Analysis of the affected patient confirmed that the son was compound heterozygous for the R460C mutation and the Q490P variant in the SPAST gene. Additionally, the patient was found to be heterozygous for the de novo E39K variant in the ATF2 gene. Following this data collection, PGD was performed via whole genome amplification with targeted maternal and paternal probes on the four trophectoderm biopsies. The results of genetic testing are shown in table 1. Two embryos returned with both of the identified maternal and paternal haplotypes present (homozygous disease). Another embryo had the maternal haplotype present with a normal paternal haplotype being present which was considered heterozygous disease status. The last embryo had a mutant maternal haplotype with no mutant paternal haplotype detected. Additionally this biopsy specimen had insufficient quality to amplify thus raising the possibility of aneuploidy. Re-biopsy of this embryo was recommended if further testing was desired.

Table 1: Testing Results from Preimplantation Genetic Diagnosis (PGD) of biopsied embryos from Genesis Genetics.


After counseling the family, the embryo harboring the mutant maternal and normal paternal haplotype (heterozygous disease) was transferred after endometrial preparation with three weeks of twice daily oral estradiol and estradiol transdermal patches. The embryo transfer occurred on the sixth day of intramuscular progesterone injections resulting in a singleton intrauterine pregnancy. Estradiol supplementation was continued through eight weeks of pregnancy and progesterone supplementation was continued through ten weeks of pregnancy.

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As stated previously, mutations in the SPAST genes are typically associated with autosomal dominant inheritance although at least one family with an autosomal recessive inheritance pattern has been reported in the literature [13]. The identification of the paternal R460C mutation and the maternal Q490P variant in the SPAST gene may represent a rare instance of autosomal recessive inheritance. Additionally, the paternal R460C mutation that was identified may be responsible for the spasticity present in the affected child and may play a role in the reported dystonia in the paternal grandfather. The male partner may be presymptomatic or unaffected due to reduced penetrance.

Genetic analysis of the affected child also revealed, in addition to the inherited SPAST gene mutations, a de novo E39K variant in the ATF2 Gene. While the function of the AFT2 gene mutation has not been fully elucidated, the ATF2 gene plays a role in the development of the respiratory, reproductive, immune, renal, skeletal, and central nervous system by activating transcription factor that mediates the transcription of a variety of genes that regulate cellular processes such as differentiation, proliferation, and apoptosis [14].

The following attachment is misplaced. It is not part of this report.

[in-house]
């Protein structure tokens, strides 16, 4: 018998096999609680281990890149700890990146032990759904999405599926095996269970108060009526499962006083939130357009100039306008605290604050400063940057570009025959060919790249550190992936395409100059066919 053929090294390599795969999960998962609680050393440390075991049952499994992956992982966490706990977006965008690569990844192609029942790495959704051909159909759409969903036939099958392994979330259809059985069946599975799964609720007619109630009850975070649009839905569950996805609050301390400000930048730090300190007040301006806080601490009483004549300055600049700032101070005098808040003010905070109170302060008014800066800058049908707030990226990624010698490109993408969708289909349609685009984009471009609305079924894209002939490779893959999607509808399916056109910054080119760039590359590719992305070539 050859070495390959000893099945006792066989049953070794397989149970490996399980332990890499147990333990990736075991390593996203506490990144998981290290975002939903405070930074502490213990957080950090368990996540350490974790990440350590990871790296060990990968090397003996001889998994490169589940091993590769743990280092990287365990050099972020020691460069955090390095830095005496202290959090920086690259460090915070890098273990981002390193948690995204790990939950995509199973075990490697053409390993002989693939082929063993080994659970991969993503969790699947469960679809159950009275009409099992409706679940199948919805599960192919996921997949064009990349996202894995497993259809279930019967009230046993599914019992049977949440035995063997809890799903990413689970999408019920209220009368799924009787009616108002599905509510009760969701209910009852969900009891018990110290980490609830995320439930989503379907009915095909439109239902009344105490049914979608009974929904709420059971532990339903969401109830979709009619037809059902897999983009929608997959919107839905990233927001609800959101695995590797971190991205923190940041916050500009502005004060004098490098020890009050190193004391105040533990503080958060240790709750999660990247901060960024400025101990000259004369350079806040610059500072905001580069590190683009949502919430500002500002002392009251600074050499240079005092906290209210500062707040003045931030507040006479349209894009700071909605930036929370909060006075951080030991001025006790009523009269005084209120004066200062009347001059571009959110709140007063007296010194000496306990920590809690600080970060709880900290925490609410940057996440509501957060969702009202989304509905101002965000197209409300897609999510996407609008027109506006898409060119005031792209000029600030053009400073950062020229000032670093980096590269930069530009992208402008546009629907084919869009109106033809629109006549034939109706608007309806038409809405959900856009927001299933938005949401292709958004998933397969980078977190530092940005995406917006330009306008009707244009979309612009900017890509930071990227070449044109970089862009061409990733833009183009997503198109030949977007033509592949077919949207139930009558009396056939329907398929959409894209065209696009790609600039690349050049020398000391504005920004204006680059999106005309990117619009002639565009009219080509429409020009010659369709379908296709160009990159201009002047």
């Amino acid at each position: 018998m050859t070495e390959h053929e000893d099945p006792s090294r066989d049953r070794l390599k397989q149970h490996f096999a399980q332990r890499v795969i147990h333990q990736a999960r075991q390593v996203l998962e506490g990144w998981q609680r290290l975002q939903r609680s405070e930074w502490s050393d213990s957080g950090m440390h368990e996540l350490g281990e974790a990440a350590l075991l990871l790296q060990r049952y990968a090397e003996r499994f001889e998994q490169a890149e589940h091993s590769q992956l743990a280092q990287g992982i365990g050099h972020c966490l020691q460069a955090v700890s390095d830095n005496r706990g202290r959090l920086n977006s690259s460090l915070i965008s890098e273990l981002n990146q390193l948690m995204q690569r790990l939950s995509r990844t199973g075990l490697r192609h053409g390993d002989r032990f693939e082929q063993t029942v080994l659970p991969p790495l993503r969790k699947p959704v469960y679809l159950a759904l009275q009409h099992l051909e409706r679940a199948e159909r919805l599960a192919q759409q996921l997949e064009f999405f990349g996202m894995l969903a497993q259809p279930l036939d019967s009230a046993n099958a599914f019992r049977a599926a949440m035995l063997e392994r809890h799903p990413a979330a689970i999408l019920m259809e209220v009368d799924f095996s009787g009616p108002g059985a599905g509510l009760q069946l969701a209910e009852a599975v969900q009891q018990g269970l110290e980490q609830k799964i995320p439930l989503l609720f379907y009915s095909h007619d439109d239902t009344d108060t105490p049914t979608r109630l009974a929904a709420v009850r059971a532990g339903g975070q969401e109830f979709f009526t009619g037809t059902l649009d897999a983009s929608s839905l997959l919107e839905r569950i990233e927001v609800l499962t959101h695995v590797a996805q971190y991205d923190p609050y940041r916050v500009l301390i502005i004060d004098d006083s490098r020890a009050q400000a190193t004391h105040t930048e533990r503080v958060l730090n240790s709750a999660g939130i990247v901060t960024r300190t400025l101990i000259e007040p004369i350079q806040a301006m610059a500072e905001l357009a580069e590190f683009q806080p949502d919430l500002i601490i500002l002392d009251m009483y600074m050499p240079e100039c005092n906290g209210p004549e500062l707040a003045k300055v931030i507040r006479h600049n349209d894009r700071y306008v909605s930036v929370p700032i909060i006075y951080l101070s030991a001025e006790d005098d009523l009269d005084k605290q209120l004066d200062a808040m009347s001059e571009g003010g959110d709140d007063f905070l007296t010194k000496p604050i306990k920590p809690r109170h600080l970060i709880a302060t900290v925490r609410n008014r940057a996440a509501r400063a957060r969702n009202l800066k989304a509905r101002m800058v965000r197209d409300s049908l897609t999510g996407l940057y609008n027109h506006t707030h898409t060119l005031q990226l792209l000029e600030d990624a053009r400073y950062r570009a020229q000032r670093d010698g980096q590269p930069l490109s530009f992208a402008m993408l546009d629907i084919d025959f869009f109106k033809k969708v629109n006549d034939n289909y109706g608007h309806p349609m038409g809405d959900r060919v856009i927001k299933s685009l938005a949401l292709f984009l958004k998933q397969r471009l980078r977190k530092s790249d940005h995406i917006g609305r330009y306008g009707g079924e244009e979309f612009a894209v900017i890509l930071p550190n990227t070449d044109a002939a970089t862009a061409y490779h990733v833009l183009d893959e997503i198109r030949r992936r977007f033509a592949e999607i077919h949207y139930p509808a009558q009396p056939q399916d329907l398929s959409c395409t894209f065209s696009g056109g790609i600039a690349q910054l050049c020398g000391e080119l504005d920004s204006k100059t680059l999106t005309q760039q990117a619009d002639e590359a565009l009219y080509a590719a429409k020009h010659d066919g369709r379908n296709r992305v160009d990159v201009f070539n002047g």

While exact function of the AFT2 gene is not known, mutations present in the animal kingdom may give a clue as to its potential role in the affected child’s phenotype. A homozygous missense mutation in the AFT2 gene has been reported in standard poodle puppies with neonatal encephalopathy with seizures (NEWS). Affected puppies often die in the first week of life but those that survive longer develop ataxia, tremor, and seizures and have dysplastic and small cerebella [14]. Mice that are homozygous for an ATF2 mutation have ataxia, hearing defects, hyperactivity, and skeletal defects and have similar cerebellar abnormalities [15].

After discussion with the family regarding the PGD results of their biopsied embryos, the family opted to transfer the embryo carrying the maternal haplotype as she was not symptomatic and there had not been any case reports of her variant being associated with HSP unlike the paternal haplotype. They declined to re-biopsy the embryo that returned with partial data.

Our case further supports the concept of the role of co-dominant SPAST mutations, where a mutation of unknown pathogenicity inherited from one side of the family may serve as a phenotypic modifier of HSP derived from the other side of the family (maternal Q490P variant and paternal R460C mutation). Furthermore, we describe the first case of ATF2 gene mutation in SPAST as a potential phenotypic modifier and / or causative mutation in HSP. As approximately 6% of individuals carrying a SPAST mutation are completely asymptomatic [16], this case highlights the necessity of pursuing genetic analysis of both parents in the setting of family planning, even after the identification of one implicated mutation of HSP in an affected parent.

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Copyright: © 2017 Prokai D, et al. This is an open access article distributed under the Creative Commons Attribution License, which permits unrestricted use, distribution, and reproduction in any medium, provided the original work is properly cited.